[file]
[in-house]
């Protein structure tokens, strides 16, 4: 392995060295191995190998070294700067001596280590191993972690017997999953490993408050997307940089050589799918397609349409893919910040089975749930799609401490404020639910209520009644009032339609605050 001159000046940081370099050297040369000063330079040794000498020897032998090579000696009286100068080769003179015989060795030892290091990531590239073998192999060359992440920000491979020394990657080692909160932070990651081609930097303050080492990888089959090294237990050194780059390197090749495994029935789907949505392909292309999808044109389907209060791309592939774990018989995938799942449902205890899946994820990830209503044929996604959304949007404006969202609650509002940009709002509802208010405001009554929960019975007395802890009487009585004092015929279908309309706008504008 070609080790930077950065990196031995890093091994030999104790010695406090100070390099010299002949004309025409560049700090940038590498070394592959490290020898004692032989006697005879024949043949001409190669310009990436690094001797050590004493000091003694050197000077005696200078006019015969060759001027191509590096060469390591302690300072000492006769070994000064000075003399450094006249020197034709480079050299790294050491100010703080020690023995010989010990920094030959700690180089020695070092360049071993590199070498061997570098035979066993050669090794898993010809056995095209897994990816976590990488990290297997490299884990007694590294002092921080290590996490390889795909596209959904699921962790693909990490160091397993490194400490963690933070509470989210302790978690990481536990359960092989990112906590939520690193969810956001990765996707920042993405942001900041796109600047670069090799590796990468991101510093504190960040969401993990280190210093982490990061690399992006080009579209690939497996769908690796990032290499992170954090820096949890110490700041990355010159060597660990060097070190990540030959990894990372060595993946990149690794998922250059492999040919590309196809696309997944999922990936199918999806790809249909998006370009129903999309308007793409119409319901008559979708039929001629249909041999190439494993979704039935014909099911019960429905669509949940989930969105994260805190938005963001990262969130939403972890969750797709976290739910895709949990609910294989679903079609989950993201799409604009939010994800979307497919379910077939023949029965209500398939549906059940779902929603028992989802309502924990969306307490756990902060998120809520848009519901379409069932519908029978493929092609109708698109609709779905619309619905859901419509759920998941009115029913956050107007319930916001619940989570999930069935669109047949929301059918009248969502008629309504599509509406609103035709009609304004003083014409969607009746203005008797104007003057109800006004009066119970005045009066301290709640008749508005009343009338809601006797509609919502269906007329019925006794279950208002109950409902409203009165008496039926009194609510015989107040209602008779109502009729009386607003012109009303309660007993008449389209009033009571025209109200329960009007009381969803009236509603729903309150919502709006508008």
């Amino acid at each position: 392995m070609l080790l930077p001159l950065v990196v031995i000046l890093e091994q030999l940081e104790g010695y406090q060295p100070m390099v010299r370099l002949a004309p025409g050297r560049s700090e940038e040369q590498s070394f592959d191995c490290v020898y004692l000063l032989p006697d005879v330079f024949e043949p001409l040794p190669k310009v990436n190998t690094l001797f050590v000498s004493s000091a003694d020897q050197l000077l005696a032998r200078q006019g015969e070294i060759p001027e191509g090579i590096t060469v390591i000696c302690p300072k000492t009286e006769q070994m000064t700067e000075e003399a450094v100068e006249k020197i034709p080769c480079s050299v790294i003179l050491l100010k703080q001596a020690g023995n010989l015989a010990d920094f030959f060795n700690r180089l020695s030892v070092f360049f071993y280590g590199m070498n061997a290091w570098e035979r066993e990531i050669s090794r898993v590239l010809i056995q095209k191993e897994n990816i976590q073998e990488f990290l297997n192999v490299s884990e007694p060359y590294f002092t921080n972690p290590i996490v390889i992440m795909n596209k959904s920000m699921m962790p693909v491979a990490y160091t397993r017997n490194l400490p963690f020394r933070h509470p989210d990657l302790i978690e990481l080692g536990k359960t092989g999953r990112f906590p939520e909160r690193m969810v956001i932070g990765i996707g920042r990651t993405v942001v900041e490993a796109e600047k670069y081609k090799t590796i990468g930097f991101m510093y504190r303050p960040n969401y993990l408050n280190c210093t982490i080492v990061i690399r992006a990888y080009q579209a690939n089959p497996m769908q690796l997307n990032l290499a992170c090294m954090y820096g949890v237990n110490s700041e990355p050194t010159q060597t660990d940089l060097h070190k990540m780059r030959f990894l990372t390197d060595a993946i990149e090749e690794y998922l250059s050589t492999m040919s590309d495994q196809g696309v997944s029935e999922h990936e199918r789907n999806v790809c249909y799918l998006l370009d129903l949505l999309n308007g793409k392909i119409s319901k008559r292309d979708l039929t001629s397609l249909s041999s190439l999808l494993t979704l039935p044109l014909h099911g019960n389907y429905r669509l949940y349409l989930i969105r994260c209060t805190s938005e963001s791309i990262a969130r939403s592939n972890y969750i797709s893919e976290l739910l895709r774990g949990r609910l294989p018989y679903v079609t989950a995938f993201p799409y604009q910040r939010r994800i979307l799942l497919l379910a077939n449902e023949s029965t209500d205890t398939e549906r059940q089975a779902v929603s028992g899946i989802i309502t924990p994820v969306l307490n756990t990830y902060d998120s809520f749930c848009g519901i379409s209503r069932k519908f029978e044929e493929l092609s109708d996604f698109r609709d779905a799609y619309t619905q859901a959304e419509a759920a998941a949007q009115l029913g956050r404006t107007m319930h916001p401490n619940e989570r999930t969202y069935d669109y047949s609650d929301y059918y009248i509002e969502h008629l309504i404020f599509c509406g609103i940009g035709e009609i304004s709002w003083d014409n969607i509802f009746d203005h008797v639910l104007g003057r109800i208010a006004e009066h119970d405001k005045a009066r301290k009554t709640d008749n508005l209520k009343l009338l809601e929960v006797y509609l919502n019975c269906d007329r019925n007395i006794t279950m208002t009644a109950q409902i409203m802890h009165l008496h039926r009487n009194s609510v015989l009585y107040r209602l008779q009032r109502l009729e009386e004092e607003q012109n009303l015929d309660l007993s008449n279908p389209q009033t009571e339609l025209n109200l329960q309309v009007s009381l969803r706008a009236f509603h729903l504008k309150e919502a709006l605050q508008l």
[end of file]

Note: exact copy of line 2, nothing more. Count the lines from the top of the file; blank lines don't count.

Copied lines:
């Protein structure tokens, strides 16, 4: 392995060295191995190998070294700067001596280590191993972690017997999953490993408050997307940089050589799918397609349409893919910040089975749930799609401490404020639910209520009644009032339609605050 001159000046940081370099050297040369000063330079040794000498020897032998090579000696009286100068080769003179015989060795030892290091990531590239073998192999060359992440920000491979020394990657080692909160932070990651081609930097303050080492990888089959090294237990050194780059390197090749495994029935789907949505392909292309999808044109389907209060791309592939774990018989995938799942449902205890899946994820990830209503044929996604959304949007404006969202609650509002940009709002509802208010405001009554929960019975007395802890009487009585004092015929279908309309706008504008 070609080790930077950065990196031995890093091994030999104790010695406090100070390099010299002949004309025409560049700090940038590498070394592959490290020898004692032989006697005879024949043949001409190669310009990436690094001797050590004493000091003694050197000077005696200078006019015969060759001027191509590096060469390591302690300072000492006769070994000064000075003399450094006249020197034709480079050299790294050491100010703080020690023995010989010990920094030959700690180089020695070092360049071993590199070498061997570098035979066993050669090794898993010809056995095209897994990816976590990488990290297997490299884990007694590294002092921080290590996490390889795909596209959904699921962790693909990490160091397993490194400490963690933070509470989210302790978690990481536990359960092989990112906590939520690193969810956001990765996707920042993405942001900041796109600047670069090799590796990468991101510093504190960040969401993990280190210093982490990061690399992006080009579209690939497996769908690796990032290499992170954090820096949890110490700041990355010159060597660990060097070190990540030959990894990372060595993946990149690794998922250059492999040919590309196809696309997944999922990936199918999806790809249909998006370009129903999309308007793409119409319901008559979708039929001629249909041999190439494993979704039935014909099911019960429905669509949940989930969105994260805190938005963001990262969130939403972890969750797709976290739910895709949990609910294989679903079609989950993201799409604009939010994800979307497919379910077939023949029965209500398939549906059940779902929603028992989802309502924990969306307490756990902060998120809520848009519901379409069932519908029978493929092609109708698109609709779905619309619905859901419509759920998941009115029913956050107007319930916001619940989570999930069935669109047949929301059918009248969502008629309504599509509406609103035709009609304004003083014409969607009746203005008797104007003057109800006004009066119970005045009066301290709640008749508005009343009338809601006797509609919502269906007329019925006794279950208002109950409902409203009165008496039926009194609510015989107040209602008779109502009729009386607003012109009303309660007993008449389209009033009571025209109200329960009007009381969803009236509603729903309150919502709006508008």